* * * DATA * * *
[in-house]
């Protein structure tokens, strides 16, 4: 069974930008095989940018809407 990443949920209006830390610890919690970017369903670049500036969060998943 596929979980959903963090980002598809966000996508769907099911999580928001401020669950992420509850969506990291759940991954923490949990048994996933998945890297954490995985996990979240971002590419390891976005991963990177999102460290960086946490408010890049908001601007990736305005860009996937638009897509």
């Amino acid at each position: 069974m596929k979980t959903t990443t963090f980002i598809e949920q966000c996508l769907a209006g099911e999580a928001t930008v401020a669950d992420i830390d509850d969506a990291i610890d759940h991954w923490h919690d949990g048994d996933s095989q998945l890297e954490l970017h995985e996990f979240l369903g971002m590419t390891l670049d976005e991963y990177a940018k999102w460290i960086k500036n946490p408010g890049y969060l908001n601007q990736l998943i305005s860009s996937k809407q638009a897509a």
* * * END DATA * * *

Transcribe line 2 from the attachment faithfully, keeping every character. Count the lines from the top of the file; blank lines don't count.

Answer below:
């Protein structure tokens, strides 16, 4: 069974930008095989940018809407 990443949920209006830390610890919690970017369903670049500036969060998943 596929979980959903963090980002598809966000996508769907099911999580928001401020669950992420509850969506990291759940991954923490949990048994996933998945890297954490995985996990979240971002590419390891976005991963990177999102460290960086946490408010890049908001601007990736305005860009996937638009897509």